Planning for a Crisis Video

Video Transcript

How would your organization cope with a sudden crisis?

Most organizations will face a crisis at some time.

We have no control over what kind of a crisis hits us, or when it strikes, but our reputation and survival will depend largely on how we respond to it. Fortunately, our response is within our control, so it's crucial to have a plan in place before a crisis happens.

Crises come in many forms, from natural disasters to media storms, from IT failure to malicious damage or a change in the law. But experts Matthew Seeger, Timothy Sellnow and Robert Ulmer suggest that all crises share three elements.

Firstly, they threaten your business. Secondly, they take you by surprise. And, thirdly, they give you only a short time to react.

You can reduce the impact of a crisis and preserve your reputation, if you're ready to respond.

To start with, establish a crisis team that will be responsible for the plan, organizing training, and testing schedules. You'll need to make sure that everyone is clear about their roles and that they communicate effectively with one another.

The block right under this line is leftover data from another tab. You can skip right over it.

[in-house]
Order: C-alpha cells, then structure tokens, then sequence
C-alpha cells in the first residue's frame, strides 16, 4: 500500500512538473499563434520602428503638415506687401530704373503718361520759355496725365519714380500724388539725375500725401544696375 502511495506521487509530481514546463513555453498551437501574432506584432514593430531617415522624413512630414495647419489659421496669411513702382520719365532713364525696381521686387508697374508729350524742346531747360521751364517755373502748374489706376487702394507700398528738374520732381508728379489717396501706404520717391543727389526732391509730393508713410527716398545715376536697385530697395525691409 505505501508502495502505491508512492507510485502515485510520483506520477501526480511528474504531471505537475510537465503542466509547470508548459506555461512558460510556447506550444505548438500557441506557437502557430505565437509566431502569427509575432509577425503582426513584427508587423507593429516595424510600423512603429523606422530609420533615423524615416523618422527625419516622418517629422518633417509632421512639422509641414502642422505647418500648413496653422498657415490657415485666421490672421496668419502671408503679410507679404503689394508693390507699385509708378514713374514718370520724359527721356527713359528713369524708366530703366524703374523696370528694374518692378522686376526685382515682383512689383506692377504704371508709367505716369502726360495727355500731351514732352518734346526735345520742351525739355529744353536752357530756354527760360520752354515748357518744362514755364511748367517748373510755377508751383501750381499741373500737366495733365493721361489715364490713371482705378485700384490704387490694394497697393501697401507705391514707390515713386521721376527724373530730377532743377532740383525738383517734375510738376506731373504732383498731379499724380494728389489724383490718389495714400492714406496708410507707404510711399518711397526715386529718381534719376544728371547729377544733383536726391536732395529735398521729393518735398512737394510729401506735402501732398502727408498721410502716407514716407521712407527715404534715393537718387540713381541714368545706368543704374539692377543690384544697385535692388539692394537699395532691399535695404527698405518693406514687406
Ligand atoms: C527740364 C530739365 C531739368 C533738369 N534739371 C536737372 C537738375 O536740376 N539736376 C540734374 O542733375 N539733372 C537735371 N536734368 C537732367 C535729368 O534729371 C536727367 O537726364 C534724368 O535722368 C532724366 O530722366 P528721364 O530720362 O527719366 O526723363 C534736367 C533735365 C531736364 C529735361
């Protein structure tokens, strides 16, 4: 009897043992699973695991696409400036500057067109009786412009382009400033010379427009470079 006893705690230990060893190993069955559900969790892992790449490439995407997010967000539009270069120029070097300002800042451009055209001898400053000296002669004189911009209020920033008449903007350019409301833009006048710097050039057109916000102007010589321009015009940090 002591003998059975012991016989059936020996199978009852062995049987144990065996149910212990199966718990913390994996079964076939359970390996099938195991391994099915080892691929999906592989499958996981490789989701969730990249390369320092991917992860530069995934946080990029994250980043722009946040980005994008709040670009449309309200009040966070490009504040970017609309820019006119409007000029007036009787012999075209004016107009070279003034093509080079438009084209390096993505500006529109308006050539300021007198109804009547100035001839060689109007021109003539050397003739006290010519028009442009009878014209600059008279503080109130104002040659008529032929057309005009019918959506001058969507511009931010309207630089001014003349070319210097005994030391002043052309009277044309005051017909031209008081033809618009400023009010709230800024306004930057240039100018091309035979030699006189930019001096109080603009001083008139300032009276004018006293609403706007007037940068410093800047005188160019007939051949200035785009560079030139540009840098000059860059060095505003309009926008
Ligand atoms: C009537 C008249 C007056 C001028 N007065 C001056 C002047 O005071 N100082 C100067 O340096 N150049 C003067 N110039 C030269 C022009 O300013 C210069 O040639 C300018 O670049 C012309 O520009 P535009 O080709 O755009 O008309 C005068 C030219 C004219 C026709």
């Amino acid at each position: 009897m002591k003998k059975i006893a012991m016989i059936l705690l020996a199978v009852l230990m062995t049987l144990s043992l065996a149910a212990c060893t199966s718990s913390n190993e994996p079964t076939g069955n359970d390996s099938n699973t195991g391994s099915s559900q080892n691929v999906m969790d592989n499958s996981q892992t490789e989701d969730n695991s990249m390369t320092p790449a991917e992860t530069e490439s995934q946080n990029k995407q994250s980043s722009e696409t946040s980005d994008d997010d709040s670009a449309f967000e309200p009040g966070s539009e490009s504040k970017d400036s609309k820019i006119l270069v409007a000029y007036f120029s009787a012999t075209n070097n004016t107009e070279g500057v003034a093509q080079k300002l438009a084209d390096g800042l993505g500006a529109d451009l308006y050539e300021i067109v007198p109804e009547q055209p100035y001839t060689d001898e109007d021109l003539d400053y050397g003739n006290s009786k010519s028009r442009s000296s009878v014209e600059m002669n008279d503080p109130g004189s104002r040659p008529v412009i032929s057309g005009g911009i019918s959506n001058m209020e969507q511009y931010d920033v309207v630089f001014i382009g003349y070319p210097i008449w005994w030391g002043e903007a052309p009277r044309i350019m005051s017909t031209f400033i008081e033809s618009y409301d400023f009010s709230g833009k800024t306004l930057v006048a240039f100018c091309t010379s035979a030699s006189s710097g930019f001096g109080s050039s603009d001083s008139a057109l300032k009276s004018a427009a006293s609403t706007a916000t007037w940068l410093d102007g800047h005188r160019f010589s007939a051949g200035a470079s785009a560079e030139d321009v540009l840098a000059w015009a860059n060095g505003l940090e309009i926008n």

Secondly, identify all the things that could go wrong for your organization. These risks could range from the illness or death of a key member of staff to an important supplier letting the business down.

Next, narrow your list to the most likely and the most damaging threats. These are your key risks.

Consider contacting agencies such as the police, your insurance company, and government departments. They'll likely have experience of dealing with similar crises and have a vested interest in helping you to plan for them.

At stage three you're ready to develop a plan for each potential crisis. Speak to your key stakeholders who can help you to determine procedures, resources, equipment, and personnel.

Of course, the plan is only effective if everyone involved knows what to do and can deliver in difficult circumstances. So organize a full simulation. This will help you to identify and smooth out any glitches.

Finally, plan for a full recovery. Ask yourself how you'll get back to “business as usual” as quickly as possible.

Planning can make the difference between surviving a crisis and succumbing to it.

To learn more about Planning for a Crisis, Risk Analysis, and Contingency Planning, read the article that accompanies this video.

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Comments (3)
  • Over a month ago BillT wrote
    Hi mfazeli,

    Welcome to the Club. It's great to see you here. My role I the Club is to help you get the best experience from your membership. If you have any questions, please let me know.

    We're glad you are enjoying the resources. Be sure to complete the Test Your Skills quiz to give you a starting point for your learning p,an.

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    Mind Tools Team
  • Over a month ago mfazeli wrote
    Some good information
  • Over a month ago Dwayne wrote
    None at this time